• Where a defendant has committed a Low-Range PCA offence with a reading of 0.05, the morning after drinking the previous evening, has no prior traffic infringements and is otherwise of good character.

Honest And Expert Advice

If you would like legal advice as to the likelihood of avoiding a conviction in your matter please call us on 1300 038 223. We will assess your circumstances and the nature of the offending and provide you with advice tailored to your specific circumstances.

Did You Know…

“Section 10” is perhaps the best-known phrase in New South Wales criminal law. Unfortunately, there are a number of different types of section 10 orders, these include:

  • An order dismissing the matter after a finding of guilt – a section 10(1)(a);
  • An order discharging an offender on upon him/her entering a CRO – a section 10(1)(b) of the Crimes (Sentencing Procedure) Act. However, strictly speaking, this order is made pursuant to section 9(1)(b) of the Crimes (Sentencing Procedure) Act);
  • An order discharging an offender on condition that they enter into an agreement to participate in an intervention program and to comply with any intervention plan arising out of the program – a section 10(1)(c) of the Crimes (Sentencing Procedure) Act.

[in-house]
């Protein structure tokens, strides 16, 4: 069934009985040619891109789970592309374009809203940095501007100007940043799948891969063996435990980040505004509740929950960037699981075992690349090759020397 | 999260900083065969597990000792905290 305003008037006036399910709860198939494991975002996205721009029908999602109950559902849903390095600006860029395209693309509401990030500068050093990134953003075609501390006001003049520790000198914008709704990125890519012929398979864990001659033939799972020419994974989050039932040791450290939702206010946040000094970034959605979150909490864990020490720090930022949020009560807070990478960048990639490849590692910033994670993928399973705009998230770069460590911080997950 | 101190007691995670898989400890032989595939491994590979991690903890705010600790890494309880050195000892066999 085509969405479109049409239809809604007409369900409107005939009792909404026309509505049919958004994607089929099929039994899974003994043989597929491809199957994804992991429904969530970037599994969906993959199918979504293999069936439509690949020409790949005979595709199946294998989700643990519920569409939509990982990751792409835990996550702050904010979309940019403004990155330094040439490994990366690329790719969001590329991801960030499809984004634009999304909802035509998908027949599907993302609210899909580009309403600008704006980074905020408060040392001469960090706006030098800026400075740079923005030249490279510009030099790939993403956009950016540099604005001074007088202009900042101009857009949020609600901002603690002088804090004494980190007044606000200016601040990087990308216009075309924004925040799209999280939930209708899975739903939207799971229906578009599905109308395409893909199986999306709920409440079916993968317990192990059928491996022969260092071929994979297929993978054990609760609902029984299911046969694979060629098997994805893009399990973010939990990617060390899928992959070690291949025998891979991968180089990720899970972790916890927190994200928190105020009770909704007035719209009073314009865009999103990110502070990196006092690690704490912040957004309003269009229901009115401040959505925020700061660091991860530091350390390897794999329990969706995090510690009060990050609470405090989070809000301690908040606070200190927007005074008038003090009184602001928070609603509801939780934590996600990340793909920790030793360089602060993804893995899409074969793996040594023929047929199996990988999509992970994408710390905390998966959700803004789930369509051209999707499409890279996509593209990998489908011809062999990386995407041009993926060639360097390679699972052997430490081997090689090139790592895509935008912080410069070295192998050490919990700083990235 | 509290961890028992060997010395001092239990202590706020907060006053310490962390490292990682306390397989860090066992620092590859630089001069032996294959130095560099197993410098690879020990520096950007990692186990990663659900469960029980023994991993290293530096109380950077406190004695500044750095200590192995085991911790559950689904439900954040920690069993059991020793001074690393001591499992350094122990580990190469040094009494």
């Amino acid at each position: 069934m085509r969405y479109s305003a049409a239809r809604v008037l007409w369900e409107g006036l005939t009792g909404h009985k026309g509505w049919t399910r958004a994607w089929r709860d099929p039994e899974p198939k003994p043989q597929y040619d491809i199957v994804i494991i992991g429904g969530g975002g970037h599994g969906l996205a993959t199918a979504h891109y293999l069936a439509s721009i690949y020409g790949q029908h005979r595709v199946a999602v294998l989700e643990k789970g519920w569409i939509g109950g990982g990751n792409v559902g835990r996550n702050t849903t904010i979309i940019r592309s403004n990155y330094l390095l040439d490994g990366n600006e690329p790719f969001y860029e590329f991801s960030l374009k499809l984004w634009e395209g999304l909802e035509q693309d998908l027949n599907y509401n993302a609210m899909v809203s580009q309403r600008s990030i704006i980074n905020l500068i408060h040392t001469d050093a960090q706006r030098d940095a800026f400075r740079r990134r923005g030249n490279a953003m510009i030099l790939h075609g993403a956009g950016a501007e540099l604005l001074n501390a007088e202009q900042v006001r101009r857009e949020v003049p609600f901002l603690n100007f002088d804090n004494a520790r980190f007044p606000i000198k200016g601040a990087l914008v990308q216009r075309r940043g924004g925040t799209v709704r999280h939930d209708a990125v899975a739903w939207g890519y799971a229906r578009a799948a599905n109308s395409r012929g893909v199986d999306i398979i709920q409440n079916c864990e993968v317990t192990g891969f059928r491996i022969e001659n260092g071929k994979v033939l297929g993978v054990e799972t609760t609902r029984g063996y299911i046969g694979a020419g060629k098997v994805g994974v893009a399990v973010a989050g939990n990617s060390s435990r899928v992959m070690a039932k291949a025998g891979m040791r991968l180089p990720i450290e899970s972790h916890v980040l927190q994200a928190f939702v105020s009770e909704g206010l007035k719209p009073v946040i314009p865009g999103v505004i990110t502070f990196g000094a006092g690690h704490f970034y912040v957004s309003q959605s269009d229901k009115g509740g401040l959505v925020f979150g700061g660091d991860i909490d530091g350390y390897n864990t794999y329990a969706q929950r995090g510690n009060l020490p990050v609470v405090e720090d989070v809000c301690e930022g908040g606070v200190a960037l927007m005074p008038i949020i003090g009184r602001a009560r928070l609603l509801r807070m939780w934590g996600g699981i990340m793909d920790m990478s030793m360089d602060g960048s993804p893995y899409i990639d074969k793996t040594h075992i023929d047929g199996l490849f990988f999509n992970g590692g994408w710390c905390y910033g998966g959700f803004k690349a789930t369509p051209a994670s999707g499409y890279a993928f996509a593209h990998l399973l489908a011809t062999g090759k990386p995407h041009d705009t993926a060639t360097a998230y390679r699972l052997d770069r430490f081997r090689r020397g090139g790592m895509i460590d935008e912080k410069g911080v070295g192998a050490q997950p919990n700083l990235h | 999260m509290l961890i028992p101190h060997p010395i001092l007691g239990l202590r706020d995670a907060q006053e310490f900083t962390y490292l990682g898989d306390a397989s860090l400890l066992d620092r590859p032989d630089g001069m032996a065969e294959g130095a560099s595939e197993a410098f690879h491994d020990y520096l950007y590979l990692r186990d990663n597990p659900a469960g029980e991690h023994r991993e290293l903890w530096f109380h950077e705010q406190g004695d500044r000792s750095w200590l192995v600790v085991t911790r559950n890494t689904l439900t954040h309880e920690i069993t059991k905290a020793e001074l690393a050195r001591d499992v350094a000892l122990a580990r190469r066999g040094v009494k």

If an order is made pursuant to section 10(1)(a) there will be a finding of guilt, but that finding will be immediately “spent”, meaning it is unlikely to be disclosed on a National Police Check.

If an order is made pursuant to section 10(1)(b) there will be a finding of guilt, but that finding will be spent at the completion of the CRO, which is a good behaviour bond that can last up to 2 years.

Spent findings of guilt are disclosable in certain circumstances. They will commonly appear if a criminal history is sought for migration purposes or employment that requires government security clearances. It will also remain in internal police databases.

For certain traffic offences, you cannot get more than one section 10 within a period of five years.

A person who receives a non-conviction order is generally not required by law to disclose the matter unless there is a particular licensing or regulatory requirement to do so. For example, legal and medical professionals may be required to disclose a charge and/or conviction to the relevant regulatory body. Also, those who work in the security industry may have their security licence cancelled if they plead guilty to certain offences, even if a non-conviction is recorded.

An individual’s employment contract may also contain specific conditions about disclosure of any criminal charges or convictions. More and more employers these days are getting smarter about the way in which they ask questions about criminal history in job applications. Many ask not just about convictions, but also about section 10 orders or “findings of guilt”. Many people presume that if a question like this is asked, you have to answer it and disclose any previous section 10. If you find yourself in the situation you should obtain legal advice.